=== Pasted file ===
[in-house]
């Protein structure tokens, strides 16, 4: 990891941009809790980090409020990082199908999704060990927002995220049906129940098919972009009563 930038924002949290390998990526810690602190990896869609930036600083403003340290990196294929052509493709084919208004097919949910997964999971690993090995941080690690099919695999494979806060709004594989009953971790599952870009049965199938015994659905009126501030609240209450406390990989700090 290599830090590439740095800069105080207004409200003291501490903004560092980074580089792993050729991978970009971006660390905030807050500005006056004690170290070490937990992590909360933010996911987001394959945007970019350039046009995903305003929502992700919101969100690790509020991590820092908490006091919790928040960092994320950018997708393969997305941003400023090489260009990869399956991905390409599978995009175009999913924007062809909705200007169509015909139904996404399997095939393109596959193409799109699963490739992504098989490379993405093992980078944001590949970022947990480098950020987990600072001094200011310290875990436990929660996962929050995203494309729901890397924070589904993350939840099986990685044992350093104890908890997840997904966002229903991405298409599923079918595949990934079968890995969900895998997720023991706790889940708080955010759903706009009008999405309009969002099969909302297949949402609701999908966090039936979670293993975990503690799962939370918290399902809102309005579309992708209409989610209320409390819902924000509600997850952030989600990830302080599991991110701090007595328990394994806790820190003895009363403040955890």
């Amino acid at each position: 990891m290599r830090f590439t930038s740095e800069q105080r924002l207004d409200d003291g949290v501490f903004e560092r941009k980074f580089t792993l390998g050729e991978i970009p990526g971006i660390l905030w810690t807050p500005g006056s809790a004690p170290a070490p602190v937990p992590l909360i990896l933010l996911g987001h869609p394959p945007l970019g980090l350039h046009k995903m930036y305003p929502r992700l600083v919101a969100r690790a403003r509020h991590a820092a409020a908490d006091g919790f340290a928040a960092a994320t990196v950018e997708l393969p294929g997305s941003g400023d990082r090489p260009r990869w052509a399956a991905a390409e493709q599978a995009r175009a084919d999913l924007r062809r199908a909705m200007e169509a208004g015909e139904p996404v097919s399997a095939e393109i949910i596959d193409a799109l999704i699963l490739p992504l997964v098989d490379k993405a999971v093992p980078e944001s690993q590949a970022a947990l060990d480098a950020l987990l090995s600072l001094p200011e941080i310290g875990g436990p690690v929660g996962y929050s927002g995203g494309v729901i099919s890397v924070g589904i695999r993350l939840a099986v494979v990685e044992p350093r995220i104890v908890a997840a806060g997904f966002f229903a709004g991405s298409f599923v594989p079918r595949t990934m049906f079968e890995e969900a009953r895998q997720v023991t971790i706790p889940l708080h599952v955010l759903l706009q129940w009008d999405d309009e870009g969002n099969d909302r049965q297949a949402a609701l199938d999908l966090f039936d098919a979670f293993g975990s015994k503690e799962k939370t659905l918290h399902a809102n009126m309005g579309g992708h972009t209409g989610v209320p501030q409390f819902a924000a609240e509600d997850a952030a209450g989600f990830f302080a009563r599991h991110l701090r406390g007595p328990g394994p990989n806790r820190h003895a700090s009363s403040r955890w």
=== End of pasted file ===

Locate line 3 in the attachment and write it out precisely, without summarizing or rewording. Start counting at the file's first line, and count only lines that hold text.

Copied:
């Amino acid at each position: 990891m290599r830090f590439t930038s740095e800069q105080r924002l207004d409200d003291g949290v501490f903004e560092r941009k980074f580089t792993l390998g050729e991978i970009p990526g971006i660390l905030w810690t807050p500005g006056s809790a004690p170290a070490p602190v937990p992590l909360i990896l933010l996911g987001h869609p394959p945007l970019g980090l350039h046009k995903m930036y305003p929502r992700l600083v919101a969100r690790a403003r509020h991590a820092a409020a908490d006091g919790f340290a928040a960092a994320t990196v950018e997708l393969p294929g997305s941003g400023d990082r090489p260009r990869w052509a399956a991905a390409e493709q599978a995009r175009a084919d999913l924007r062809r199908a909705m200007e169509a208004g015909e139904p996404v097919s399997a095939e393109i949910i596959d193409a799109l999704i699963l490739p992504l997964v098989d490379k993405a999971v093992p980078e944001s690993q590949a970022a947990l060990d480098a950020l987990l090995s600072l001094p200011e941080i310290g875990g436990p690690v929660g996962y929050s927002g995203g494309v729901i099919s890397v924070g589904i695999r993350l939840a099986v494979v990685e044992p350093r995220i104890v908890a997840a806060g997904f966002f229903a709004g991405s298409f599923v594989p079918r595949t990934m049906f079968e890995e969900a009953r895998q997720v023991t971790i706790p889940l708080h599952v955010l759903l706009q129940w009008d999405d309009e870009g969002n099969d909302r049965q297949a949402a609701l199938d999908l966090f039936d098919a979670f293993g975990s015994k503690e799962k939370t659905l918290h399902a809102n009126m309005g579309g992708h972009t209409g989610v209320p501030q409390f819902a924000a609240e509600d997850a952030a209450g989600f990830f302080a009563r599991h991110l701090r406390g007595p328990g394994p990989n806790r820190h003895a700090s009363s403040r955890w």